Advance tax rulings, tax opinions and non-binding private tax opinions

It has been said that some of the only absolute certainties in life are death and taxes. While this is indisputably true for death, one might fairly ask if it is time for this expression to be revisited insofar as tax is involved. Tax law is tremendously complex and taxpayers often find themselves overwhelmed by the lack of clarity about how a transaction will be taxed or even taxed at all. Very little about tax law is black or white. Most provisions and transactions fall into what can be termed a “grey area” where the issues are open to interpretation. Quite aptly so named given that these are also often the cause of grey hair for taxpayers.

With the right strategic guidance, however, it does not have to be. Taxpayers who face these uncertainties have various options available to them to find certainty and mitigate the risk associated with uncertainty. We have set out below four options for taxpayers to assist in these difficult situations. While there may be other options depending on the facts of the matter, these are the most commonly used.

Tax opinions

While a formal tax opinion from a tax professional is merely that professional’s interpretation and professional view on a tax matter, it does have its advantages. Where a taxpayer relies on an opinion from a registered tax professional it gives the taxpayer protection against understatement penalties if correctly drafted. While the legislation is clear that taxpayers who rely on an opinion from a registered tax professional is only protected against penalties for substantial understatements (meaning, according to SARS, the prejudice to SARS is more than R1 million) we submit that a recent court judgment allows for wider application of the protection offered by a tax opinion.

Non-binding private opinions

While tax opinions have their place in tax risk management, the opinion remains merely an opinion. SARS, of course, will also have an opinion and which may differ from that of a tax professional/taxpayer. Therefore, a taxpayer may seek an additional layer of protection. This can, in appropriate cases, be found in what is called a “non-binding private opinion”. A non-binding private opinion essentially involves having an opinion vented by SARS, after which SARS issues a formal opinion on the specific facts and tax consequences. While non-binding private opinions issued by SARS are, as the name suggests, not binding on SARS, it is unlikely that SARS will later come to conclusion in conflict with the conclusion reached in the in the non-binding private opinion.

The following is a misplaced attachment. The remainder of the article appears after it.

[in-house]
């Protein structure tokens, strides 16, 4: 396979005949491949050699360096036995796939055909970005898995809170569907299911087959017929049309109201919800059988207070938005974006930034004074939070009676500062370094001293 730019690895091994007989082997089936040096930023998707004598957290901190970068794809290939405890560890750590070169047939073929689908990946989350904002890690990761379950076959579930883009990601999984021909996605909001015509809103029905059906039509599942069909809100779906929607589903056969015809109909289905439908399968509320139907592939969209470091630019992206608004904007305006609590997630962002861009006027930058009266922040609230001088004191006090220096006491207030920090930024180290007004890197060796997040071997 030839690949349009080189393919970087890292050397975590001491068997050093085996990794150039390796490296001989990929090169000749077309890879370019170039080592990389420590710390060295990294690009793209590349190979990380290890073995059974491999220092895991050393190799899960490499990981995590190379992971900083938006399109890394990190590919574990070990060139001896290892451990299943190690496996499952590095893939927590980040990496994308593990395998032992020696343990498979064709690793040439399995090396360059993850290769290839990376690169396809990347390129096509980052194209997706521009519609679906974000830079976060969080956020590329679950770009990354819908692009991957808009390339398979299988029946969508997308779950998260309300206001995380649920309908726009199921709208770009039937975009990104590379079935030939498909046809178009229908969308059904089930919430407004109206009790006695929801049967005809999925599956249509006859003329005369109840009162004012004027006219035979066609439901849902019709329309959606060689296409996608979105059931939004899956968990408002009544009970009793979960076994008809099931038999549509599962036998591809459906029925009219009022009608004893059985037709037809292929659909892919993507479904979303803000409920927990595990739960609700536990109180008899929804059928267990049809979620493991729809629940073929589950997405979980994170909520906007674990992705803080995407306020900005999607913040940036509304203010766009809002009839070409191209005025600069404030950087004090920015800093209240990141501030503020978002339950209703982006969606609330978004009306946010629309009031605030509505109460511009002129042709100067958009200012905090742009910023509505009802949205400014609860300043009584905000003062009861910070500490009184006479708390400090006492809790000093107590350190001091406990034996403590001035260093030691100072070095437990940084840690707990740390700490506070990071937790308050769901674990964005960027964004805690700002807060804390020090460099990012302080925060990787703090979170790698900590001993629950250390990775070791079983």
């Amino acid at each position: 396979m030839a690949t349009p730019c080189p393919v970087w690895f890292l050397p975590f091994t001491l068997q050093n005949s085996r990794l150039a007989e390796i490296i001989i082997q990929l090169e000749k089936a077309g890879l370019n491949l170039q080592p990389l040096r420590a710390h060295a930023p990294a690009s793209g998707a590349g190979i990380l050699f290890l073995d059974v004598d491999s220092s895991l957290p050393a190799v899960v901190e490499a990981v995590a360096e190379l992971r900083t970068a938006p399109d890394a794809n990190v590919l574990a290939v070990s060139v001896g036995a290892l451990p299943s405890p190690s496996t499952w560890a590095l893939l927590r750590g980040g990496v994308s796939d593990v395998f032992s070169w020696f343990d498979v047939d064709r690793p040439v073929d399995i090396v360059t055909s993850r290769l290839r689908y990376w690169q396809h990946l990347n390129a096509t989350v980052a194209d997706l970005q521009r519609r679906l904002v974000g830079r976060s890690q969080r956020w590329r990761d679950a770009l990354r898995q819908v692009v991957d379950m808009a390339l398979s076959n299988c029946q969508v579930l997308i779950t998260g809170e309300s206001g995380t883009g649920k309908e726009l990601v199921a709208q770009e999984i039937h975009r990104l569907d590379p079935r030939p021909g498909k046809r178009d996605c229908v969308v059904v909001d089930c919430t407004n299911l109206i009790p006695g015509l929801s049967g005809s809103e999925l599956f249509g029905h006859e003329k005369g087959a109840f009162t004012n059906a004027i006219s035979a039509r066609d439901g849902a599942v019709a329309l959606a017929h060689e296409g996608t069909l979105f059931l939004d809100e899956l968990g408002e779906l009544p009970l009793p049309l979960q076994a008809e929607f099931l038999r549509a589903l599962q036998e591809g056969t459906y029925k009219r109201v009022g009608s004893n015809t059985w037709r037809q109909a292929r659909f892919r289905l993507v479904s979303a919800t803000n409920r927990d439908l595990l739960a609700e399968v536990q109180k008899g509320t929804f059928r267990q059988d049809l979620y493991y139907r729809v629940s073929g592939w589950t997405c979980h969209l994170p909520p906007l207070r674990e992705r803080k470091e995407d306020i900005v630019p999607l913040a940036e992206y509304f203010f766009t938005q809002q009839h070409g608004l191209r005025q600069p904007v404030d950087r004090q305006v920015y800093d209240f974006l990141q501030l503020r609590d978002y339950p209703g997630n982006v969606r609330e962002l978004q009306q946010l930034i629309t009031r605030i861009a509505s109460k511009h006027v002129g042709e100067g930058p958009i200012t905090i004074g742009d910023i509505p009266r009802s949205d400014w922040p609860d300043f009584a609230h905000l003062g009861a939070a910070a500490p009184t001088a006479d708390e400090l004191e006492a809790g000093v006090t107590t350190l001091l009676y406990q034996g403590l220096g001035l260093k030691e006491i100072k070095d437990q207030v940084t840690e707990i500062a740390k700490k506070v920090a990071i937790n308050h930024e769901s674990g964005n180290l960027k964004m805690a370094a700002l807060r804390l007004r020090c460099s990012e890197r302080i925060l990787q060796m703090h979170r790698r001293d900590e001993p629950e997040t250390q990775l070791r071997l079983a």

Taxpayers may feel some constraint against disclosing a transaction to SARS in the form of a non-binding private opinion as they may feel that SARS will be biased in their conclusion. In the numerous applications that we have been involved in we have not come across any bias in SARS’ views.

Advance tax rulings

At a principle level, an advance tax ruling achieves the same result as a non-binding private opinion – i.e. a formal opinion issued by SARS after having vented the opinion of a taxpayer/tax professional. The difference between an advance tax ruling and a non-binding private opinion, however, is that an advance tax ruling is binding on SARS. I.e. advance tax rulings secure absolute certainty for a taxpayer on how a transaction will be taxed. While some might label advance tax rulings expensive in light of application fees that need to be paid to SARS, these fees are often nominal when considered in light of the certainty the ruling creates.

There various requirements that must be satisfied before an application can be made for an advance tax ruling, the most important of which is that the transaction must be proposed at the time of application (certain rulings on Value Added Tax being an exception to this rule).

Declaratory order

Taxpayers can, as did the taxpayer in the case of Respublica v Commissioner for the South African Revenue Services (864/2014) [2016] ZAGPPHC 155 (29 February 2016), seek a declaratory order from the High Court on the correct interpretation of tax law in certain cases. This option is often discarded in light of the high costs associated with litigation. It does not, however, have to be a such an expensive option and is not as inaccessible as taxpayers might think. Declaratory orders issued by the High Court, off course also creates absolute certainty.

For the very few tax issues that are not open to interpretation and that fall into the black or white category, the expression that nothing other than death and taxes still holds true. For the grey areas, tax (or the absence of tax) can be certain provided taxpayers employ the services of expert tax professionals who can give them the strategic guidance to achieve certainty.

Author: N Theron